Bright Future for Cyprus’s Legal Sector

Established in 1960, the Cyprus Bar Association is the professional body of lawyers which currently counts about 4.000 members subdivided into regional associations for each of the six districts in the country. Highlighting the Association’s aim to provide the best possible service and support to its members, President Doros Ioannides points out that the legal services area in Cyprus is the second biggest contributor to GDP after tourism.

European Times: What are the main responsibilities and goals of the Cyprus BAR Association?

Doros Ioannides, President of the Cyprus Bar Association
Doros Ioannides, President of the Cyprus Bar Association

Doros Ioannides: By law, the Association is tasked with regulating and controlling the legal sector in the country. We are responsible for registering new lawyers and handling the examination process they undertake in courses approved by the Council, which is also the one to approve the degree of the new entrant. At the same time, we have disciplinary control over legal firms and we have the right to penalize unlawful processes and even ban legal licenses. The Association reviews and approves new companies entering the local market, both Cypriot and foreign, and it is our task to make sure they follow anti-money laundering rules and regulations.

European Times: What are the main advantages which attract foreign investors to Cyprus?

Doros Ioannides: Cyprus is a service-based economy mostly due to its low and stable corporate tax, which attracts numerous foreign entities to operate or be based on the island. Our corporate tax rate remains constant and stable, unlike other competitor countries which keep changing theirs laws to adjust to the economic environment. This has kept the foreign companies in the local economy after the infamous bail-in of 2013; instead of seeing fewer, we have witnessed an increase in the number of new foreign companies registered.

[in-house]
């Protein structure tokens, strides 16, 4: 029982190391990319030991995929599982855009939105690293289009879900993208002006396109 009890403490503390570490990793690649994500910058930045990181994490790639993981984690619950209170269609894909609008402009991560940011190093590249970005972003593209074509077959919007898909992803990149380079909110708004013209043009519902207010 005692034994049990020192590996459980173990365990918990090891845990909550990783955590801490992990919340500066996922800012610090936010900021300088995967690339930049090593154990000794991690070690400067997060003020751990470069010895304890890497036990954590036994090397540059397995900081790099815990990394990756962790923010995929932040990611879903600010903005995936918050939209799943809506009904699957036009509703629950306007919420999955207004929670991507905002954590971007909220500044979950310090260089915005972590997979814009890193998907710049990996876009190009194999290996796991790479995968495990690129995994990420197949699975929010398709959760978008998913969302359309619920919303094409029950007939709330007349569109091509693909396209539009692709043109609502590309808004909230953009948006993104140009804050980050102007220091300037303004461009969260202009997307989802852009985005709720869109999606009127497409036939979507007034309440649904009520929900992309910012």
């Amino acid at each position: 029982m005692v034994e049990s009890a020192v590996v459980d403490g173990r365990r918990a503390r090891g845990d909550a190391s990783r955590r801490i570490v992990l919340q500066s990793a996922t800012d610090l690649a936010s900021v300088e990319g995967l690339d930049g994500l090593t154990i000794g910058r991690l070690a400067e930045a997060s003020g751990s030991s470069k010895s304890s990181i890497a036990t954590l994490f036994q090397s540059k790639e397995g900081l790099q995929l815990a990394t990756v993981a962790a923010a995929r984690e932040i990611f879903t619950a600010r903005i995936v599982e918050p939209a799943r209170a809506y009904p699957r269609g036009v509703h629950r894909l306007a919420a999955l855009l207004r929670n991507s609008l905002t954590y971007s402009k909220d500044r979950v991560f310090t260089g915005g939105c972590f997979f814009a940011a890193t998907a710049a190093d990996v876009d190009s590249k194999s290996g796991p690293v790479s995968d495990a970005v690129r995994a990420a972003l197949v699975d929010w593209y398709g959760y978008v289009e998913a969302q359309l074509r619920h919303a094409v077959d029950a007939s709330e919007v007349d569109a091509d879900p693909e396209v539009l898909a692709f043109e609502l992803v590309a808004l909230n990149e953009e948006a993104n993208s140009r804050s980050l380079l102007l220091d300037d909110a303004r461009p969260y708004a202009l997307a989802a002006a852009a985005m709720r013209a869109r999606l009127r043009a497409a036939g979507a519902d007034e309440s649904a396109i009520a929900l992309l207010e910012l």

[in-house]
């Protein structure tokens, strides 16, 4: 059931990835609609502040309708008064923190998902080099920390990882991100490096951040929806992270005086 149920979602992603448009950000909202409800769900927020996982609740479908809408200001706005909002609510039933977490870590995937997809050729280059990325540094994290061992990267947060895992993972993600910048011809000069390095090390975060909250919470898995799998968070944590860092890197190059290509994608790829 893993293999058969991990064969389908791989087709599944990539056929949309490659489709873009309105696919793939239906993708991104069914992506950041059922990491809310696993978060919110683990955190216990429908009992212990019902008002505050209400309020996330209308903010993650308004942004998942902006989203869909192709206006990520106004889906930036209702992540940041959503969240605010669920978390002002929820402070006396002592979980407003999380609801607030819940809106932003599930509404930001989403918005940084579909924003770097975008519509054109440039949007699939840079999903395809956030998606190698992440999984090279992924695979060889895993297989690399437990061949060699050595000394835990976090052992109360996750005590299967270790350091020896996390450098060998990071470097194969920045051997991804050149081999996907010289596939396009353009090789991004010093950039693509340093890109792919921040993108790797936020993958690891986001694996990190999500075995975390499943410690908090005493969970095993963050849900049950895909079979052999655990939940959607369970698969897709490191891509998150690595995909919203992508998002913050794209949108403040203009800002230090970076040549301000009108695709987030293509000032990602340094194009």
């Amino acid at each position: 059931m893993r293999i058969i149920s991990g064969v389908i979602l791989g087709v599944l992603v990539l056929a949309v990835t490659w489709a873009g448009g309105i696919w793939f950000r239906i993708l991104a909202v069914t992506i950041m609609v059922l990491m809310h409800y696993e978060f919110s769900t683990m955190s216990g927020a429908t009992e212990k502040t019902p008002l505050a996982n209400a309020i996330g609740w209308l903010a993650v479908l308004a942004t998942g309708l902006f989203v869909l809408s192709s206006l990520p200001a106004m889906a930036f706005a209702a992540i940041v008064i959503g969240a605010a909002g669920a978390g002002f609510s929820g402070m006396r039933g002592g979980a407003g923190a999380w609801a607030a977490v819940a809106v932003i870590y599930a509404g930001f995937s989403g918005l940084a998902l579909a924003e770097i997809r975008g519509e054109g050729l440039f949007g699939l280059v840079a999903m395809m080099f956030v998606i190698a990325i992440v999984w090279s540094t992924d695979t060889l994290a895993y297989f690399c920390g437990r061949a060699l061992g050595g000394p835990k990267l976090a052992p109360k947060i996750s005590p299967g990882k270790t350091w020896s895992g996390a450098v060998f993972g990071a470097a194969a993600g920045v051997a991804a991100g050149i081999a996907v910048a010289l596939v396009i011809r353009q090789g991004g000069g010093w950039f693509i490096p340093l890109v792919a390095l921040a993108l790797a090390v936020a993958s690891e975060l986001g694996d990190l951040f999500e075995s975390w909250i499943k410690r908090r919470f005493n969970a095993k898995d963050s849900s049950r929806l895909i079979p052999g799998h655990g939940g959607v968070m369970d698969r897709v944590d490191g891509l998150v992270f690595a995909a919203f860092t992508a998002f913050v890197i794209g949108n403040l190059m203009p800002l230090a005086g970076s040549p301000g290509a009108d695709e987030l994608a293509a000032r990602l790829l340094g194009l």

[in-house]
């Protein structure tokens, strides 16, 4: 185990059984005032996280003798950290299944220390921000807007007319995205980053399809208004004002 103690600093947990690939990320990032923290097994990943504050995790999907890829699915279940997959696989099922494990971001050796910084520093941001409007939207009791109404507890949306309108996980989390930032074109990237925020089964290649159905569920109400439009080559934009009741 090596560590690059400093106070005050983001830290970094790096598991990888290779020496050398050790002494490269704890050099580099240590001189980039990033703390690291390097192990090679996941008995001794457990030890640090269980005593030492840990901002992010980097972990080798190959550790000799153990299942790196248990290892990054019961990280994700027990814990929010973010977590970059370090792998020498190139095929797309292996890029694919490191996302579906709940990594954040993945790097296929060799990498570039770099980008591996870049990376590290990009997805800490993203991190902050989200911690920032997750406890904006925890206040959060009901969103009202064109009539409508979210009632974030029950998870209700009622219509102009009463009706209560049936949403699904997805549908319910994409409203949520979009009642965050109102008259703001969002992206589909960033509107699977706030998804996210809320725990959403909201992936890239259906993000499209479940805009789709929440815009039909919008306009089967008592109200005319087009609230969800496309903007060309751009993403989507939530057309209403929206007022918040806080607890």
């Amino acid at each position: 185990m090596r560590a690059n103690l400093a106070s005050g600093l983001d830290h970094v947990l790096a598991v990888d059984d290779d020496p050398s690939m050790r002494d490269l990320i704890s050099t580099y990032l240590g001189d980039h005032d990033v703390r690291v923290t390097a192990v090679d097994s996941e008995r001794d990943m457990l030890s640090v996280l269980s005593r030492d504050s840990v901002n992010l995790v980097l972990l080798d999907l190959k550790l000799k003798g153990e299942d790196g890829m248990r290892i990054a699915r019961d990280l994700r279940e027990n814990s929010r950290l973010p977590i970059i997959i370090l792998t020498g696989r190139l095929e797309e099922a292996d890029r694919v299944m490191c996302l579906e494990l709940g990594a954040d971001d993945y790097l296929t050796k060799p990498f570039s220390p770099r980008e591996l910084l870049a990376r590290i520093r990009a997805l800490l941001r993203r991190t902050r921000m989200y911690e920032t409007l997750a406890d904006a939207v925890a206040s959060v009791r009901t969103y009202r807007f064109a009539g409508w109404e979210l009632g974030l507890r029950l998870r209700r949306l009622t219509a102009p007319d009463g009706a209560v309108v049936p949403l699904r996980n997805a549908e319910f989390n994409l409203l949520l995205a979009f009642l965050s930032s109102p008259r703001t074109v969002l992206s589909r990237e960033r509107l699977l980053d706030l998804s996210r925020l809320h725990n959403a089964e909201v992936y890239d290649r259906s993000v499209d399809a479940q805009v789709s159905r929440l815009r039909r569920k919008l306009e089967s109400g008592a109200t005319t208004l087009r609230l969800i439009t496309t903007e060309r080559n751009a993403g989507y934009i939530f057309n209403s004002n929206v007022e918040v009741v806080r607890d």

European Times: How would you describe the status of the legal profession in the country, as well as the entire legal system in general?

Doros Ioannides: We are witnessing a surge in the registration of new lawyers mainly as a result of the establishment of law schools; this brings the already high competition in the profession to even higher levels. Currently steps are being made towards transforming the judiciary system into an e-justice, which will enable functioning of the entire legal system and framework electronically, thus simplifying and making things faster.

The future of the legal profession is bright both for practicing and corporate lawyers, as well as for legal consultants. Cypriot and foreigners alike trusts the legal system in the country, as we never had corruption scandals of judges. Furthermore, the high quality of judges and lawyers is complemented by our efforts towards establishing the e-justice system, which will make Cyprus one of the top countries on global level in terms of legal services.

Concerning EU’s plans to establish harmonised standards for company taxation in all member countries, we are working together with the government and other countries with low taxes towards maintaining low corporate tax rates, since this is the main strength of our economy for attracting foreign investors.